The government guidelines have gotten even more confusing. We have now been advised to, “stay alert” rather than, “stay at home” however, I am finding myself staying at home more than ever because there are so many people out that still don’t take social distancing seriously. I get anxious even at the thought of going to my local park so that’s a write off. As we are now allowed to drive out of where we live to exercise, we have been going on long walks in the countryside – which I have loved as there’s very little people and when we do bump into them, they are kind and move out of the way.

There’s still no real clarity about when retail and hospitality will go back to “normal” – the government have proposed June or July as a guideline but that’s subject to changes in the data. As I use public transport for work I’m pretty sure I’ll be one of the last people to go back but who knows what will happen.

I still find it crazy how we are seeing 300-500 deaths a day, nearly two months on and people are still not taking the virus seriously. I get that we have to learn to live with the virus but at the same time, it’s so easy to just be respectful of others and simply step out of the way when you’re out and about – it seems to have become a thing of the past where I live.

I’ve been thinking more about what I want to do with my life, I haven’t had any “revelations” as such but I think more than ever I do want to pursue my MA in Journalism. I’ve been listening to podcasts about freelancing and writing in general and it has made me realise just how many aspects of journalism there are out there. I’ve deferred my place for a year, partly because I don’t know what’s going to happen with the course this year – as so many UK university’s have decided to teach online until 2021 already. I’ve decided to use this year to try and get as much writing experience as I can and read about the industry more generally.

I guess that’s my little update on still being in isolation in the UK. Expect some more reviews soon, I now have a speedy new laptop so it doesn’t take half the time to do something on my blog now!

Anyway, if you’re reading this I hope this chatty post finds you safe and well, wherever you are, Violet xxx

I now have a new Buy me a Coffee page – if you like my content and wish to donate you can now do so!

Buy Me a Coffee at ko-fi.com

Isolation: Day 6

The sun is setting on another beautiful day here in the UK. Ever since Boris Johnson announced a full lockdown there has been nothing but clear blue skies and endless sunshine. Is nature trying to tempt us?

So I have spent the past 48 hours inside, the longest consecutive time that I have spent inside for a very long time. Even at University, I always made time to be outside, whether that was walking to the library or taking time outside for lunch.

I’ve been thinking a lot about the virus. It’s strange that something utterly invisible is the biggest threat to the world right now. It’s strange how it is impacting every part of our lives, even if we personally aren’t affected by it. It’s there but it isn’t. It’s in the air that we could possibly breathe and on the surfaces we touch unconsciously.

I’m not finding the isolation too tough but it is only the sixth day. Luckily I am not alone and live with my partner, although we have our tiffs through being together 24/7, if I was on my own I think I would find this a lot harder. I would be completely trapped with my own thoughts, with little in the way of distraction.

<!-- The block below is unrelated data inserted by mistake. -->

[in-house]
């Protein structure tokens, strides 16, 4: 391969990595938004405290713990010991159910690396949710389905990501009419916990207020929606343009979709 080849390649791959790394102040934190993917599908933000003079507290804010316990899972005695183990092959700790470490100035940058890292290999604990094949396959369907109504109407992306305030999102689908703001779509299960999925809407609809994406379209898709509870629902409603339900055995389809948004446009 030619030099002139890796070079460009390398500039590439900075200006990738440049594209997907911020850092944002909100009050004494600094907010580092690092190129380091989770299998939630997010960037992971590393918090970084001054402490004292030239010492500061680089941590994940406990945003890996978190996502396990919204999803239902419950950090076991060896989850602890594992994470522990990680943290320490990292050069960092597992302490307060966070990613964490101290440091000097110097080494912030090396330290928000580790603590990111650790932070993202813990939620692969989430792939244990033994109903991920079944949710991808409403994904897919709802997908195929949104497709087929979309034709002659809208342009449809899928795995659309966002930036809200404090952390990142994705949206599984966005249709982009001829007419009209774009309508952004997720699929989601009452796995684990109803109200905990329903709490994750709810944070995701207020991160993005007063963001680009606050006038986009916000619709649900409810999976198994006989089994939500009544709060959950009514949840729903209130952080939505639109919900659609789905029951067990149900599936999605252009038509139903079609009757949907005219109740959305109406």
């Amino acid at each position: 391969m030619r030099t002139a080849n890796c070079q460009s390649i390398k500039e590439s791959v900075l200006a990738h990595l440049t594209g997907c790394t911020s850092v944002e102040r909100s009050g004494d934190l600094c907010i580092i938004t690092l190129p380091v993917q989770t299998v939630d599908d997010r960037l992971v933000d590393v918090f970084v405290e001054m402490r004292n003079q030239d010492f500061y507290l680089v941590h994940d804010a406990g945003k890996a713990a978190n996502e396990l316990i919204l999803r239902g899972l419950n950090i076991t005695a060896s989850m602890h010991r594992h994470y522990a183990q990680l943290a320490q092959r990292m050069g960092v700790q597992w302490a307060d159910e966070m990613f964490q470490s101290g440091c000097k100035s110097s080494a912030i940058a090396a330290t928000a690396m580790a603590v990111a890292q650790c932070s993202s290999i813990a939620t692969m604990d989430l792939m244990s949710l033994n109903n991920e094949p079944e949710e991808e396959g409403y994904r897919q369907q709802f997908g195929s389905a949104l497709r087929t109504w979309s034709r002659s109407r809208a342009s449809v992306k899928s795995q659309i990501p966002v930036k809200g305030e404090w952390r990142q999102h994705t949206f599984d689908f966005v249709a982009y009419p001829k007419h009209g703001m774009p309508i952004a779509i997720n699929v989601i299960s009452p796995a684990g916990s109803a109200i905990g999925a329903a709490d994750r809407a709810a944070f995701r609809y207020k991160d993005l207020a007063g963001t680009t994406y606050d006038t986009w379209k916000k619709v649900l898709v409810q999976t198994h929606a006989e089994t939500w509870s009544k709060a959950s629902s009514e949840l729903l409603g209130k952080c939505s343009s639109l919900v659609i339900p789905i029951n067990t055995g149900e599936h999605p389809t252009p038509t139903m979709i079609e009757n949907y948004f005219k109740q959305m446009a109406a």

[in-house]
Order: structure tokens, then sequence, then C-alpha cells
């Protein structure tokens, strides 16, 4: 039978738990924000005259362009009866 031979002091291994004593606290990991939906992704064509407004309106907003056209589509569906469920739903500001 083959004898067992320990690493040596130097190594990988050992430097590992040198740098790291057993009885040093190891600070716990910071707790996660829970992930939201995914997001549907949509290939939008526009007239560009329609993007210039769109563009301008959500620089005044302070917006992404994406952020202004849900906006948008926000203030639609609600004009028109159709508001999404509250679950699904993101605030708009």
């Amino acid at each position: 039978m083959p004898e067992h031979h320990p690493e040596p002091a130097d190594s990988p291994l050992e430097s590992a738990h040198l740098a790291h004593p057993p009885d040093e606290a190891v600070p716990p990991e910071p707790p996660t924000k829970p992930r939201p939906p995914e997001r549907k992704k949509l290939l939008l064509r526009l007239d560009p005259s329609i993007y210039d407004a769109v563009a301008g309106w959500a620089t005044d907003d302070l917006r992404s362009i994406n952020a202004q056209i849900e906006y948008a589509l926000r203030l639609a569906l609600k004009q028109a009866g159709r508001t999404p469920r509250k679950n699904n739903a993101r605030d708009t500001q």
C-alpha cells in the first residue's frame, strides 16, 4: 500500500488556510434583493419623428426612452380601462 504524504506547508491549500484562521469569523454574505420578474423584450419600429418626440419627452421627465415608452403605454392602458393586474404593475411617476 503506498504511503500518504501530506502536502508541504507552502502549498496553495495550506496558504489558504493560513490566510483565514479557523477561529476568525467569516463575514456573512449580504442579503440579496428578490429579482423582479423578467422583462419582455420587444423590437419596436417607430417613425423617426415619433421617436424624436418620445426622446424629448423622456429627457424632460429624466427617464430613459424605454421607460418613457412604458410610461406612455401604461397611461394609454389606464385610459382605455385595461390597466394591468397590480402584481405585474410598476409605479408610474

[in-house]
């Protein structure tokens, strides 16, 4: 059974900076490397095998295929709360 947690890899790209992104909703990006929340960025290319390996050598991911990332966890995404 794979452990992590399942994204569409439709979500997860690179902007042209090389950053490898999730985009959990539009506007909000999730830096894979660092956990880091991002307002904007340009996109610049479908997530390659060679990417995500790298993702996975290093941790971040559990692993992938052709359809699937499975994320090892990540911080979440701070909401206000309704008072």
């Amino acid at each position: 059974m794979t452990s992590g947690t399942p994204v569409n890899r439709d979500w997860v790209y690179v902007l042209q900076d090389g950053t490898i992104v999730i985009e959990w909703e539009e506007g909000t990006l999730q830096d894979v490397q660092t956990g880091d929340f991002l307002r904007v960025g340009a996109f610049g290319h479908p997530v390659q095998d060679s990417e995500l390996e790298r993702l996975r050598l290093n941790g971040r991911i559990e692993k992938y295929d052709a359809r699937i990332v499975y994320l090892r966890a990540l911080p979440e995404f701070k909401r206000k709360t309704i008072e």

I think a lot about the people who are on their own and who don’t have people to talk to. I hope they are okay and not suffering. When this is all over, I think we will have other epidemics to deal with, not a disease, but loneliness, anxiety, depression, OCD and the rest. I worry that this virus will shatter our NHS even more, so that when the time comes when it is all over, we won’t have anything left to treat other problems.

On the other hand – I think this experience will give room to fixing a lot of pre existing failures in our social and welfare system here in the UK. Those in higher powers will hopefully realise that sick pay should be on the agenda for everyone regardless of employment type, that our health service is not fit for purpose and needs massive reinvestment, but that access to healthcare is a universal right that should not be disputed. We should not have to pay for our own suffering.

As we spend more time inside, the environment is exposed to less pollutants. There have been many reports across the UK of clearer skies at night, due to less noise pollution. Nature is having a break from being constantly suffocated. In the coming weeks I think we’ll see even more results. This is something that needs to be taken seriously once this is all over. Do we really need to use our cars for journeys which are perfectly walk-able?

So what have I been doing for the past six days?

Not a lot actually. I have found it hard to get myself to do things due to lack of routine. I am enjoying the lazy mornings and slow starts but have found these are inhibiting my productivity. I don’t often get round to doing anything until after lunch and then I have little motivation. But, I have been reading a lot and writing in my journal. If there is ever a time to keep a diary, surely it’s now? I have been out for a few walks in the sun (my daily exercise allowance) and me and my partner have even managed to do a few home workouts together – my legs are still recovering! Next week I hope to kick myself into gear a bit more and make the most of the free time.

Hoping that everyone around the world is okay and those who have taken the time to read this post are well. Look after yourselves. 🙂

Violet.